On Thursday afternoon, students engaged in conversations with peers and Fairfield University community members posing as human “books” about social stereotypes and celebrating our differences at the Dimenna-Nyselius Library.
The library hosted Fairfield University’s fourth Annual Human Library event on Nov. 7 from 1-4:30 p.m. According to the library’s website dedicated to this organization, “The Human Library is designed to build a positive framework for conversations that can challenge stereotypes and prejudices through dialogue. ‘Human Books’ are Fairfield University students, faculty, staff and alumni who have volunteered to share their story to break down barriers based on race, religion, sexual orientation, class, gender identity, lifestyle choices, disability or other aspects of their life.”
Junior Cynthia Moyano was a ‘Human Book’ whose title was “Low Income Students Can’t Succeed.” Her title was a stereotype she hoped to break through her discussion with fellow students. She spoke about her experience both applying to and transitioning into college, and the challenges she faced as a first-generation, low-income student.
Growing up in Bridgeport, Moyano explained that her mom decided to make the sacrifices necessary to send her to a private school so that she would have a better chance of getting into college. However, her path to college was not easy, and she described the obstacles she faced, application fees being at the top.
“I was constantly asking schools to give me a fee waiver, and I hated it. I would be so embarrassed,” Moyano said.
Aside from the embarrassment she felt, Moyano also explained that due to her financial status, she had to limit the number of schools that she had to apply to, and she had to base her final decision on what school offered the most financial aid. Additionally, she explained that her financial situation did not stop impacting her just because she got into college. She said that her transition was rough because her high school did not offer the best resources or opportunities, making her “ill-prepared” for the academic reality of college.
That being said, Moyano worked through the challenges and has been successful in her Fairfield career. Moyano is a student leader, a member of the rugby team and was able to study abroad. She expressed that she is grateful that she has been able to do all of these things.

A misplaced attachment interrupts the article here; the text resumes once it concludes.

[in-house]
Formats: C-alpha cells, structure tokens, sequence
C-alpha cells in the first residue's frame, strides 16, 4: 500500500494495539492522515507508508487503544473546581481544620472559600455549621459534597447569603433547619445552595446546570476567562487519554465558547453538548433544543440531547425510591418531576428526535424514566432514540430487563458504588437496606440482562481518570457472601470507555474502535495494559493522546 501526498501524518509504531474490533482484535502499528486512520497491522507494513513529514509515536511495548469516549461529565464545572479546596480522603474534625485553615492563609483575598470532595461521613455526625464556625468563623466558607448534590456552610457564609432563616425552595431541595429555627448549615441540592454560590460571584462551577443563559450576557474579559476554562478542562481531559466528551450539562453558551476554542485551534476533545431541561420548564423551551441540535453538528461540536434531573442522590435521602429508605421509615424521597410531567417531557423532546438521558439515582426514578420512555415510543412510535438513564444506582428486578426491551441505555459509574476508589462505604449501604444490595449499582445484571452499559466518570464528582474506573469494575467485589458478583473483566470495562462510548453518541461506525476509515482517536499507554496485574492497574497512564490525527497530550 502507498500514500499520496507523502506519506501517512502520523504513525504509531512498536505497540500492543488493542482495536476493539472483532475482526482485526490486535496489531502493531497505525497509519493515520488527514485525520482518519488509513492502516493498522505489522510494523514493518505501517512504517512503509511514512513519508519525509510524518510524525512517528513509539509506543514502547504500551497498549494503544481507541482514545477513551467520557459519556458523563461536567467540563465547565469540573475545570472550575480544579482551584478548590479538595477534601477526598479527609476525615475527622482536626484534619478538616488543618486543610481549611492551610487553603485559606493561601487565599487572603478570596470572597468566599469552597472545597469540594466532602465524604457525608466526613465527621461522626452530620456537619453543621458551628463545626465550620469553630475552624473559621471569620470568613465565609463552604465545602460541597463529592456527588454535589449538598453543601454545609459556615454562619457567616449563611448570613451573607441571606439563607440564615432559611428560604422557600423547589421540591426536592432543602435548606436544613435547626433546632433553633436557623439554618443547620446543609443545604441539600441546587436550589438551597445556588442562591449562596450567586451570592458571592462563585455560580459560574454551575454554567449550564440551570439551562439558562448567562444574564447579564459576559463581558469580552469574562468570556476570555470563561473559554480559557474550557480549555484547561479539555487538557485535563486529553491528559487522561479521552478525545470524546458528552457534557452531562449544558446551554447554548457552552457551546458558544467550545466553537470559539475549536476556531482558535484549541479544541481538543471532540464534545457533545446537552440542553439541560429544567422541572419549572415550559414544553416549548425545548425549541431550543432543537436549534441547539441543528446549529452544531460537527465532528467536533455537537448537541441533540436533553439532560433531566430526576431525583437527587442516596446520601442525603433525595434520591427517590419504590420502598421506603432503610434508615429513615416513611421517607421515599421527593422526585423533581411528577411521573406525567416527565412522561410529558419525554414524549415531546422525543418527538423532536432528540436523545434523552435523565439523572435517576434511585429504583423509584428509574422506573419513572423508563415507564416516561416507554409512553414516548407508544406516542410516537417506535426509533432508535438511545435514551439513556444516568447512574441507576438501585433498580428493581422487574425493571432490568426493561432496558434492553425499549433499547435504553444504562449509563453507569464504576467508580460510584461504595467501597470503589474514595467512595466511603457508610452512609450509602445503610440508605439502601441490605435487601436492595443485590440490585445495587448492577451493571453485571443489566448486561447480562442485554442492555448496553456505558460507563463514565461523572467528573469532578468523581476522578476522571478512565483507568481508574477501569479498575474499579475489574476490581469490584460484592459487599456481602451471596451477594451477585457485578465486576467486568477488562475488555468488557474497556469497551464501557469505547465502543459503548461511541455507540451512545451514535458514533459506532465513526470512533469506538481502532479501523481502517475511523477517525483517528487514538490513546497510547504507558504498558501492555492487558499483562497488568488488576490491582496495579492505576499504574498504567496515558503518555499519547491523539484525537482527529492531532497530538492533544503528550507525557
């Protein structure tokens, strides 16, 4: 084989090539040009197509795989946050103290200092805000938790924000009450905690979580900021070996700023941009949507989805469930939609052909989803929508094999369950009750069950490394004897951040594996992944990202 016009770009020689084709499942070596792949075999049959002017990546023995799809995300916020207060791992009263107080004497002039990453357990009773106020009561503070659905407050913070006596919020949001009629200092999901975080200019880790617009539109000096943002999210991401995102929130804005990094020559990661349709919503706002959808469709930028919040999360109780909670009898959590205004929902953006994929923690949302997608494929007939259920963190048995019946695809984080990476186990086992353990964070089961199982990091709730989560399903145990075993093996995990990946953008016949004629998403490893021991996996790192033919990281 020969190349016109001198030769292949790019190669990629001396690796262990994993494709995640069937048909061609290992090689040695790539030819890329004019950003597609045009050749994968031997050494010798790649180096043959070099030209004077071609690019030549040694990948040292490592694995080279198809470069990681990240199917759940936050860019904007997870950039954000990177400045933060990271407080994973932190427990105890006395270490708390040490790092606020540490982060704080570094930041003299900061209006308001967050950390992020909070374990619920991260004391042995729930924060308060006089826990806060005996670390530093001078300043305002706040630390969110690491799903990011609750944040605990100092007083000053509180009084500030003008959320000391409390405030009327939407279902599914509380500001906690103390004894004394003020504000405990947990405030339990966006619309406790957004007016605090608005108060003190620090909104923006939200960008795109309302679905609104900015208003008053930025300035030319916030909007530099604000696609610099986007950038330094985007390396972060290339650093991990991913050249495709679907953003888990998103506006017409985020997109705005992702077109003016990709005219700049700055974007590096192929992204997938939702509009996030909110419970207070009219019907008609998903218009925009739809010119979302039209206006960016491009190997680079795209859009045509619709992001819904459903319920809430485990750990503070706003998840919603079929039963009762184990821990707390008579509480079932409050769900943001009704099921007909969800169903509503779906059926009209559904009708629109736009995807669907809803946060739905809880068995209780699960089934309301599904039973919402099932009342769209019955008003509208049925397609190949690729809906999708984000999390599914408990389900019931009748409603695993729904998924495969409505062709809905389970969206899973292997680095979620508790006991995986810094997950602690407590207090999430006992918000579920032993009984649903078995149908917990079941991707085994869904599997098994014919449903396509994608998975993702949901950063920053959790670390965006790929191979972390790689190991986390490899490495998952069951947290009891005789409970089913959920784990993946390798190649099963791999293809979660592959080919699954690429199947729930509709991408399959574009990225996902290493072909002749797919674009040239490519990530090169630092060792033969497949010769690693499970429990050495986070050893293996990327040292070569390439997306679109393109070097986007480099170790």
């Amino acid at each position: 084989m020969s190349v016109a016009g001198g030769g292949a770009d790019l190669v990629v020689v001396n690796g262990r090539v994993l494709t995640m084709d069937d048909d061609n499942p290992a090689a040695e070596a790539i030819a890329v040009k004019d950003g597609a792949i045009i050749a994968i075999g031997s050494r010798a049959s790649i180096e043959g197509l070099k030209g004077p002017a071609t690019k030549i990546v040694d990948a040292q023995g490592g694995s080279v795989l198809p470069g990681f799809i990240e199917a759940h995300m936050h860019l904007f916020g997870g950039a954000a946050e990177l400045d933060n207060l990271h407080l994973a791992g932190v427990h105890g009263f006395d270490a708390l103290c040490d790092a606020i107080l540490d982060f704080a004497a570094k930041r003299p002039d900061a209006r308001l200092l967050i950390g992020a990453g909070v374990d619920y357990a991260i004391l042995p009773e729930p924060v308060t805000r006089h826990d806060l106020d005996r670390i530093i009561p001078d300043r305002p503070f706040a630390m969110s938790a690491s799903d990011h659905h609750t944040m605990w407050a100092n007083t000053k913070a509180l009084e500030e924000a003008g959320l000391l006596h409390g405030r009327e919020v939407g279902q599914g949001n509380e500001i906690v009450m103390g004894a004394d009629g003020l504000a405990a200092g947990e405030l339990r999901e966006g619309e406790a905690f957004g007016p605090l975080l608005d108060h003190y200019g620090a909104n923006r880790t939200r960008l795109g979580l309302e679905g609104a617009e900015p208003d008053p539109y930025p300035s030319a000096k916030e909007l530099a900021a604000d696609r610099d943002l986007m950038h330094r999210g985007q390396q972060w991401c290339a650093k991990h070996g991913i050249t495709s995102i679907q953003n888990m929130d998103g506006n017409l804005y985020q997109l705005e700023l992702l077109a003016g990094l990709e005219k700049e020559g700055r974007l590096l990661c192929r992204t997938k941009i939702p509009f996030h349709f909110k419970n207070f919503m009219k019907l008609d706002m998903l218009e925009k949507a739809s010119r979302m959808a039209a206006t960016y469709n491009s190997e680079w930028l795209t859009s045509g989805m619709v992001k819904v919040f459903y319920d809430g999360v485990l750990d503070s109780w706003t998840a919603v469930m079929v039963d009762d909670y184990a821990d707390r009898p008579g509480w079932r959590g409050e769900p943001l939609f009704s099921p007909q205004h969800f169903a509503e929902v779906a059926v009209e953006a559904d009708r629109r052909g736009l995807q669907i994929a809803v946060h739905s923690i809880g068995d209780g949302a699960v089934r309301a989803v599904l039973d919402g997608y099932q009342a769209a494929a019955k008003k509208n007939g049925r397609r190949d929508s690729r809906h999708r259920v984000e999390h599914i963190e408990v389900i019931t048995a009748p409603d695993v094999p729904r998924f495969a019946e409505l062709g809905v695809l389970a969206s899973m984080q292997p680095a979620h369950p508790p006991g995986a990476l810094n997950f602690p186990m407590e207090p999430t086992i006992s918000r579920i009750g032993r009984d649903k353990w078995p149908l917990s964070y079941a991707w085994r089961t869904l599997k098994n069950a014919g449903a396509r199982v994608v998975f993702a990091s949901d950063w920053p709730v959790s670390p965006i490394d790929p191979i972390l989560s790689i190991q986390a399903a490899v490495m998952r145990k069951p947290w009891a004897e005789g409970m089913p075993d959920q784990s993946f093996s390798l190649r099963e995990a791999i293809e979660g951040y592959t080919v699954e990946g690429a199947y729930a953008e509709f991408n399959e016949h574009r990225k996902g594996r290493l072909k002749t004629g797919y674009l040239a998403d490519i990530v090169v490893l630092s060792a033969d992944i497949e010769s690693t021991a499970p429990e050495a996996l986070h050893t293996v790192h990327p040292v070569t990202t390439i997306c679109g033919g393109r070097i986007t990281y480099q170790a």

“I found my place,” she said. “It just takes time.”
Moyano explained what led her to share her story as a ‘Human Book,’ saying, “I want to be someone that somebody that may be in the same position as me can look at and say, ‘if she can do it, I can do it too.’”
“It’s okay to have those ups and downs, it’s okay to have struggles, it’s okay to have a different background than everyone else,” she added.
Moyano was just one of the many “Human Books,” available for students to “checkout” on Thursday afternoon. Other titles included, “The New Normal-ish,” “Proud Mother of A Gay Son” and “What is A Refugee?”
Lisa Thornell, the Student Engagement and Outreach Librarian, and co-chair of the event, said that The Human Library usually is attended by 300 to 400 students each year, and that first year students can swipe in for an FYE Thrive credit after completing a reflection.
“This experience opened up my eyes about specific issues that happen not only here on our campus, but elsewhere, far and wide,” said Olivia Mahoney ‘23.
First-year Samantha Whitman said, “I thought it was pretty neat. Not only did our ‘book’ talk about her own personal experience, but we talked about many different things, and stuff that was bothering us all. We realized we are not in this alone.”
Thornell explained that The Human Library began in Copenhagen, Denmark in 2000. It has now spread to 85 countries throughout the world. She added that Fairfield’s event has been looked upon as a model by many schools in the area such as Central Connecticut State University.